I am a survivor; Donald Trump's comments are not okay.

Okay. I know I've already raised this issue this week, which is why this is a bonus post today rather than it being posted on its own day. I've finally hit breaking point over Donald Trump's remarks following a debate on TV last night.

If you've been around the website since the start, you probably know I'm a survivor of sexual assault. In the early hours of the morning one day in December of last year, I woke up to find a friend groping and kissing me. A friend. Not a partner. Not someone I'd ever been remotely attracted to in a romantic or sexual sense. A friend. A friend who knew that it had been two years to the day since I last tried to take my own life.

Unsurprisingly, when I woke up to discover this, I was already in the throes of a panic attack. My subconscious knew something was wrong before I woke up to sharp breaths tearing through my throat and chest. When I woke up, I was already a victim of sexual assault. I was never given the opportunity to deny consent.

Now, not that it ought to matter, but I feel that I need to point out that I hadn't had any alcohol at all that day. No alcohol. I'd eaten well. I hadn't left any food or drink unattended for anyone to have any opportunity to drug me as someone suggested may have happened. I was simply exhausted. I'd just spent an hour sobbing on Hoboken Pier, two years after a major overdose, looking at Freedom Tower and thinking "how come I'm alive, but those people aren't?".

So when I finally heard the remarks that Trump made - and I avoided hearing them for as long as I possibly could - I felt sick to my stomach. Even now, hours after witnessing a debate on the topic I am shaking. I feel nauseous. I'm still sweating. Because when I hear people suggesting that Trump didn't do anything wrong, or excusing him because, after all, he said "sorry", I hear the voice of my assaulter saying "well, not much happened, and it didn't last long".

The length of time that my assault spanned is not what shattered my perception of love or has, to this day, left me feeling like a disposable plaything for men to have their fun with and toss aside when they're finished. It's the fact that it happened at all.

If you are in any doubt about the damage that can be caused by sexual assault, you can contact me. Get in touch, and I'll tell you about how I can't lie next to someone anymore because when I close my eyes, I'm no longer lying next to that person; instead, I'm lying next to my assaulter, and I'm drowning in panic once more. I'll tell you how, when people tell me they love me, it stops me in my tracks because I don't believe them; I CAN'T believe them, because my assaulter said as I was sobbing and fighting for breath, "I love you. You know that, don't you? You know I love you?". He didn't love me. He'd used those words whilst talking about another woman only 24 hours prior to assaulting me.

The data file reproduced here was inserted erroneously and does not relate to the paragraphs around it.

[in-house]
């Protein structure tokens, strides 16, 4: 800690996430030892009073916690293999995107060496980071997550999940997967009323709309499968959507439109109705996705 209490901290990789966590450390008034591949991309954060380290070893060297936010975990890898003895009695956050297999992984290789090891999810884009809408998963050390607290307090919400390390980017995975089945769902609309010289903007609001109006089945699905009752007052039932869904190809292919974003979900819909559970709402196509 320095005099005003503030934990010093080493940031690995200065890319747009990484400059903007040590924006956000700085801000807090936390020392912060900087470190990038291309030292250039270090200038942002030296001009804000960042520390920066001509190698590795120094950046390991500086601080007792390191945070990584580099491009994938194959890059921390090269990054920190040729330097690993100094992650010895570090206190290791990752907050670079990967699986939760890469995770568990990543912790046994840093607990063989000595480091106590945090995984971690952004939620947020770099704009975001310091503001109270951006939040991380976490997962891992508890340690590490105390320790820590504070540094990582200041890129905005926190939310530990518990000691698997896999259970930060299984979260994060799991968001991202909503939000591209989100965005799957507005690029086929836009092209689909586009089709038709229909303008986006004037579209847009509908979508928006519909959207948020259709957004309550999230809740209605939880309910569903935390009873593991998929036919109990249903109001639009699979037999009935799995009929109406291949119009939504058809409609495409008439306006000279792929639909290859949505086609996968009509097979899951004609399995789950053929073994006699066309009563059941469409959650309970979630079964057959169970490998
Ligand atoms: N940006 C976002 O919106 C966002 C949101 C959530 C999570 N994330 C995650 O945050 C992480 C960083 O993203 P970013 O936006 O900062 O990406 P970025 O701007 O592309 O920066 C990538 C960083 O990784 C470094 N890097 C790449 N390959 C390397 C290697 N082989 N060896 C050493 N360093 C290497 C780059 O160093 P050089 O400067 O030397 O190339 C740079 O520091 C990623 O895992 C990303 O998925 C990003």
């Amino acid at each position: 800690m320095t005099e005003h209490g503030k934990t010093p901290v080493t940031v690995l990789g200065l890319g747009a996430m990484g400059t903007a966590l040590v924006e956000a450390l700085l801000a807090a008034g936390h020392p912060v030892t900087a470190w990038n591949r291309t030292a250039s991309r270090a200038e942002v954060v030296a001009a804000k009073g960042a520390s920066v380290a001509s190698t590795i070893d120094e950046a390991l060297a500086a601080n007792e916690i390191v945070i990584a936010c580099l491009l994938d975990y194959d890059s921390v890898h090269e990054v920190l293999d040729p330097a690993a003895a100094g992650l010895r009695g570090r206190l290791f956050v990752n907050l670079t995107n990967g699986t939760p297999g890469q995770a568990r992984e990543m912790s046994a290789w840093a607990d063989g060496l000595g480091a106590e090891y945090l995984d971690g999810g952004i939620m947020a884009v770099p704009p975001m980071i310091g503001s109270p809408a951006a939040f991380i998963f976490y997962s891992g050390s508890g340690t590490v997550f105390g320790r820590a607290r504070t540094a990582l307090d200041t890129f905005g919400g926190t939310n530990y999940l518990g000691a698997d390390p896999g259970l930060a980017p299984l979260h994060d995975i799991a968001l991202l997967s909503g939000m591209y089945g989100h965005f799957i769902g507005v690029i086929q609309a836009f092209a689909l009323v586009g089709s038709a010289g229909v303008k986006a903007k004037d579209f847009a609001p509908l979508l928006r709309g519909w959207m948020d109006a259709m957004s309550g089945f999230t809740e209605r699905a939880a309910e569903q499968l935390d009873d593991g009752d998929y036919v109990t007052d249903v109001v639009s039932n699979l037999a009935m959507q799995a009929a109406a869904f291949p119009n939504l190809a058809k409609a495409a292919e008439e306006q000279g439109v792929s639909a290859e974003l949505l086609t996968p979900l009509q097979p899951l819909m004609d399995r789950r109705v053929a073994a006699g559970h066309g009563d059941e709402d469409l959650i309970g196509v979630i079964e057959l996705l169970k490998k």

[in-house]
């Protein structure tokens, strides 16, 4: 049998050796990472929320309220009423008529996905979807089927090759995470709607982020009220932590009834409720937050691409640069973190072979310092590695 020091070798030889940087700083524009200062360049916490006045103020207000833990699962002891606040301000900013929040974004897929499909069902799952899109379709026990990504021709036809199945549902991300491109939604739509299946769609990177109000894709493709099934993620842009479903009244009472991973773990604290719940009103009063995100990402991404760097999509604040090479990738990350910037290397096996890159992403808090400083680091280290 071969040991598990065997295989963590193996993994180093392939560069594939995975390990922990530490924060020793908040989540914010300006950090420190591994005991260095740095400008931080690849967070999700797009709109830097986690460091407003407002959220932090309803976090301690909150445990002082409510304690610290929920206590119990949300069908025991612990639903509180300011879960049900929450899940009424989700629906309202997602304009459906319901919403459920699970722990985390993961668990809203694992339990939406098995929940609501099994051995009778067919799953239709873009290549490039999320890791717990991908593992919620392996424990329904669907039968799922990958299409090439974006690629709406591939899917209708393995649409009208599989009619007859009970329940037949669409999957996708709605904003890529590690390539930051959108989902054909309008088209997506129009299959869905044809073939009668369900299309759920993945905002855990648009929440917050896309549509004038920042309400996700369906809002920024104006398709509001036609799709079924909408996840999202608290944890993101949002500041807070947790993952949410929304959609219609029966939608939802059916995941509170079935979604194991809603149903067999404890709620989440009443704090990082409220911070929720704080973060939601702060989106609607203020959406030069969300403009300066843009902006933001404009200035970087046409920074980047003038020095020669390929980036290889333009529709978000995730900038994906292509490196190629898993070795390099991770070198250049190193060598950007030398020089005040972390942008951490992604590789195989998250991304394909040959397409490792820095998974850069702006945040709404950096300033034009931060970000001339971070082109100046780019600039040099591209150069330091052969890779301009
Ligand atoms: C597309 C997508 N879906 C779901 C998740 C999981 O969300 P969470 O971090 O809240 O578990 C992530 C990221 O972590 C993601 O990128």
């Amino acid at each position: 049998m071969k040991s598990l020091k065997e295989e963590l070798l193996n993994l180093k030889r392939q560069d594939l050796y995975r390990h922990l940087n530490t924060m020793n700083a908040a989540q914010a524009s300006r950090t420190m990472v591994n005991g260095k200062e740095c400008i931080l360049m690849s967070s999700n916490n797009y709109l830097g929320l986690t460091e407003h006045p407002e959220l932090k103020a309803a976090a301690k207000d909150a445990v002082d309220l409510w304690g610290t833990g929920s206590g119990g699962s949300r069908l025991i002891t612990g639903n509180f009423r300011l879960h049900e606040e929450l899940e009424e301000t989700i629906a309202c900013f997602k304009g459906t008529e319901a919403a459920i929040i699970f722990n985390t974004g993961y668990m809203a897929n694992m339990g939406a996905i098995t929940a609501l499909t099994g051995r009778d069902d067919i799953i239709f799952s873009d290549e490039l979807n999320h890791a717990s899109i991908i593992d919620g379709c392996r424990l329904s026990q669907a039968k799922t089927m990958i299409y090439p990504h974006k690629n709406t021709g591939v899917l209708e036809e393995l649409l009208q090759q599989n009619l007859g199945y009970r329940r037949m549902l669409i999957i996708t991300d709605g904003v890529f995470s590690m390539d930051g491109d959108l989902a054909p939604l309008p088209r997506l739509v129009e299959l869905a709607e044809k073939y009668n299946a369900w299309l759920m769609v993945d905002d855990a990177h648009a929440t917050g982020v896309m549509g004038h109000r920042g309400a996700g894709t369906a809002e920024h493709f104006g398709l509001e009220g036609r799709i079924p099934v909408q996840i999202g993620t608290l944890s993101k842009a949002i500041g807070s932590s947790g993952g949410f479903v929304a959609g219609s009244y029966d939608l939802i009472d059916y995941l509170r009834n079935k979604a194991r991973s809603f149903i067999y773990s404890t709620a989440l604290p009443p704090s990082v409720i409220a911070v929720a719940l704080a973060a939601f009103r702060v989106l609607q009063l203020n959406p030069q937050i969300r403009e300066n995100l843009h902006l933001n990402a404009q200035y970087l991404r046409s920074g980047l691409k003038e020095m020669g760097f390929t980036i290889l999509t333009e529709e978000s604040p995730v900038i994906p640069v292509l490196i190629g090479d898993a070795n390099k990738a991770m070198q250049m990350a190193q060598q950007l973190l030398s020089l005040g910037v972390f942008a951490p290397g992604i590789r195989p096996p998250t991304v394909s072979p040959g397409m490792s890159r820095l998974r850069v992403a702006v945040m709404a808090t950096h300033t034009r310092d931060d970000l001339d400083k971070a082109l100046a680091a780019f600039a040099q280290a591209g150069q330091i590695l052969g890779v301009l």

People are saying that Donald Trump was simply using words and that words don't matter. No, he was describing situations in which he had actively sexually assaulted women. Anyway, even if they had only been words, it still sets a precedent. It still says that he thinks it's okay to kiss a woman without permission. It still says that he thinks that it's okay to "grab" a woman by her genitals. All because...he's a "star"?

If my assaulter had been rich and famous, it wouldn't have made a difference. It still would have hurt. It still would have shattered my perception of love. It still would have destroyed my self-worth.

As for the people saying "well, what about the allegations against Bill Clinton?". Those allegations are irrelevant. You cannot use another person's wrongdoings to defend someone else's wrongdoings. Two wrongs do not make a right. Whatever Bill Clinton did or did not do, it doesn't make what Trump has done any more justifiable or acceptable.

The fact that it was 11 years ago is also irrelevant. He was a 59-year-old man when he made those remarks. He was old enough to know better. Besides, do you really think he's any different now? He still regularly makes offensive and degrading comments about women. He's still someone that an awful lot of women would never want to be alone with.

Then there's the fact that the first time I spoke out about this, people were calling me a "mud-slinging leftie". No. Just no. My political stance is not the reason that I am horrified by Donald Trump's actions. My moral stance is. If you can provide evidence of Bill Clinton saying equally horrendous things about women, I'll condemn them too. Again, this is not a political issue, it is a moral issue.

If you are a man who understands the difference between right and wrong, I'm sorry. I truly am, because right now there are people painting you in a bad light by saying things like "all men speak about women like this when they think nobody's listening". I know that isn't true, because some men (I want to say most men, but I can't) wouldn't dream of sexually assaulting a woman, let alone bragging about it later.

Finally, this whole thing has made me feel sick because something has occurred to me that had never crossed my mind before now. What if my assaulter has bragged to his buddies about what he did to me? What if the pain that I experienced that night has become a badge of honour for my assaulter? That's a point I don't let myself dwell on, because honestly if I did, I would fall apart entirely.

No, what Donald Trump has said, and probably done, is not okay. It's not okay by any stretch of the imagination.